New measures to manage the impact of climate change on Scottish national heritage sites

Historic Environment Scotland (HES) is to implement a new approach to inspecting historic properties in response to the effects of climate change.

A program of tactile condition surveys of over 200 properties will assess the extent of deterioration of high-level stonework and ensure public safety against the risk of potentially unstable building fabric. This means that access to certain properties will be restricted to allow for surveys to be carried out.

Scotland’s public heritage body, which looks after 336 historic buildings and sites across Scotland, believes the scheme is a proactive step towards transforming the way the country’s most treasured places are protected, repaired and experienced in the face of accelerated degradation due to climate change.



The Touch Survey Programme, which is the result of continuous risk assessment and sample surveys, will assess the impact of climate change, as well as the extent of deterioration caused by a number of other factors. , including the materials used in the construction of the building, its age and physical location. It is expected that the restoration works could require significant investments over several years and, in some cases, require a different management approach than before.

To ensure public safety and in response to concerns about the risk of fabric failure in historic buildings, HES had embarked on a nationwide risk assessment project for visitors and staff at supported properties in 2019. After the lockdown, work restarted and surveys in spring 2021 identified potentially dangerous fabrics at a high level, resulting in immediate access restrictions to 20 properties for inspection to ensure visitors and staff do not are exposed to any possible risk.

Sample surveys of these properties confirmed to HES conservation specialists that the type of deterioration observed could only be properly assessed by hands-on tactile surveys and that traditional methods of high-level inspection, such as l Visual inspection from the ground or by drone, while useful, is not as accurate as a hands-on inspection.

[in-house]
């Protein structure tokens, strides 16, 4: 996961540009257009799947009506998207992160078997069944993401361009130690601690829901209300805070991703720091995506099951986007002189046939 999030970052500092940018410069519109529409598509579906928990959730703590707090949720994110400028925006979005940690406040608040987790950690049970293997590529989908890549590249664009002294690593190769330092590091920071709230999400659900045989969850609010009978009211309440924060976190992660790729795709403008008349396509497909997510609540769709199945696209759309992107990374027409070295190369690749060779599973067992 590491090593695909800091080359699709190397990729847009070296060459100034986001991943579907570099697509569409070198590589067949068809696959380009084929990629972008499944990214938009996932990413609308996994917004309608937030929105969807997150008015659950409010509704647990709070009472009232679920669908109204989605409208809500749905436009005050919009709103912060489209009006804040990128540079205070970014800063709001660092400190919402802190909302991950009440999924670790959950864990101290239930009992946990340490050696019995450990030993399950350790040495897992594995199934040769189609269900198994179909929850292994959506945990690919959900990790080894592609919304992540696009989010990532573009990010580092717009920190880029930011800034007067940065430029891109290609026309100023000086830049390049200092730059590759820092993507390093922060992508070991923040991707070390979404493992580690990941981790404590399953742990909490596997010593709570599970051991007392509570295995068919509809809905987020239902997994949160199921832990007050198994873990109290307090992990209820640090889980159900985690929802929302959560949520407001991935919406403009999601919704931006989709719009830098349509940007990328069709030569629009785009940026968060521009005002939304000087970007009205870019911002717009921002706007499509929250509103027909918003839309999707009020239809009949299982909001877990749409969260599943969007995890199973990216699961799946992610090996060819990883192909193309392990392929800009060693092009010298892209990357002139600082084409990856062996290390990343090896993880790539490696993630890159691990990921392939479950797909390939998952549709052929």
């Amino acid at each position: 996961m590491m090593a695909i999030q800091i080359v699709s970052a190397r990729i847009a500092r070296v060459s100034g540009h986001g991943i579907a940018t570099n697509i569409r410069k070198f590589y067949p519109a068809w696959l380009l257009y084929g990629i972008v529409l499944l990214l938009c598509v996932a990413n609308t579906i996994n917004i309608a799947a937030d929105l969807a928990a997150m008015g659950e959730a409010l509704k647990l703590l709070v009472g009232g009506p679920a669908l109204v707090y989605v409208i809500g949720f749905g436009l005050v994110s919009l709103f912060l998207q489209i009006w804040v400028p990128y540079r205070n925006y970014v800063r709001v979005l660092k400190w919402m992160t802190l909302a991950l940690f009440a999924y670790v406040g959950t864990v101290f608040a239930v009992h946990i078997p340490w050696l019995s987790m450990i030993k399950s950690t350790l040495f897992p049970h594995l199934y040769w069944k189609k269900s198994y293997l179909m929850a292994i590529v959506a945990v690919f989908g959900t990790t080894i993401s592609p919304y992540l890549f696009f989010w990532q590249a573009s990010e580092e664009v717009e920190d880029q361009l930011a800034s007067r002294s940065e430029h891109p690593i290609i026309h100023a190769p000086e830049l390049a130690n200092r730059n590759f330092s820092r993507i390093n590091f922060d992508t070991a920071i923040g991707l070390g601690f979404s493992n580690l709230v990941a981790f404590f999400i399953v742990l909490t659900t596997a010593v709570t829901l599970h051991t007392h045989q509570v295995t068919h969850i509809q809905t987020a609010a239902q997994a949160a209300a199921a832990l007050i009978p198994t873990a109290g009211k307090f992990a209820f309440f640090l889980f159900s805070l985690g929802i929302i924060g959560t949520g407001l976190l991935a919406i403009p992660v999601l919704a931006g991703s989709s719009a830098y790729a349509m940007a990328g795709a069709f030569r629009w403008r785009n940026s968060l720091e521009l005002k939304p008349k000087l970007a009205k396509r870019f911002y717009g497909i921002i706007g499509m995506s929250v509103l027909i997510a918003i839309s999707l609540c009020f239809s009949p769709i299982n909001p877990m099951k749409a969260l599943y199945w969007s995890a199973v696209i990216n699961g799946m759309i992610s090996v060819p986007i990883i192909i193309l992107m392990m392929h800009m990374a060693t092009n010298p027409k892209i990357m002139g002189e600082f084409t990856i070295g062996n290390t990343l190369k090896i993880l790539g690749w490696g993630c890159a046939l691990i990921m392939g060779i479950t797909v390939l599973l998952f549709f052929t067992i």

These investigations will inform a program of repairs, conservation works, adaptation measures, interventions and new ways of caring for these historic assets. Access restrictions were put in place at a further 11 sites in November 2021, followed by an additional 39 sites in January 2022 as a precautionary measure, as HES assessments showed that issues at the initial sites could potentially pose a risk for properties with common characteristics. .



Dr David Mitchell, Director of Conservation at HES, said: “The safety of staff, visitors and contractors is our priority and restrictions on access to some sites will unfortunately be necessary.

“Our routine inspections are increasingly revealing the deterioration of the high-level construction fabric. Although our changing climate is not the only reason for the deterioration, it has certainly accelerated it and brought the problem to a head. Historic properties are inherently fragile by nature, often in ruins and located in exposed locations. We face a constant battle against time and the elements.

“We are one of the first heritage organizations to tackle this issue and the difficult choices it will lead head-on, but we are not alone.

“All over the world, cultural heritage properties are seen as barometers of change and they demonstrate the challenges for the historic environment and traditionally built buildings in the face of climate change.



“We are now taking proactive steps to assess the nature and scale of the immediate challenge, and to explore a range of solutions and options. It is inevitable that our approach to protecting historic buildings will have to change – we need to rethink how we manage these historic and much-loved places. A range of solutions are needed, including repairs, investments and new and innovative interventions. In some cases, reduced physical access and acceptance of the natural decomposition process will need to be considered.

While work is underway, HES is looking at other ways to share Scotland’s history with the many visitors, members and people across Scotland who interact with the sites it manages. This includes looking at opportunities to provide partial access to some of the sites where it is safe to do so, while more interpretive performance, the use of innovative technology and new audio, video and trail tours are also considered to improve the visitor experience. 2022. HES undertakes to provide as much access as possible as the work progresses.

While the inspection program is ongoing, many of Scotland’s best-loved historic tourist attractions remain open to the public, including Edinburgh Castle, Skara Brae, Stirling Castle, Fort George, Arnol Blackhouse, Urquhart Castle and many more across Scotland. .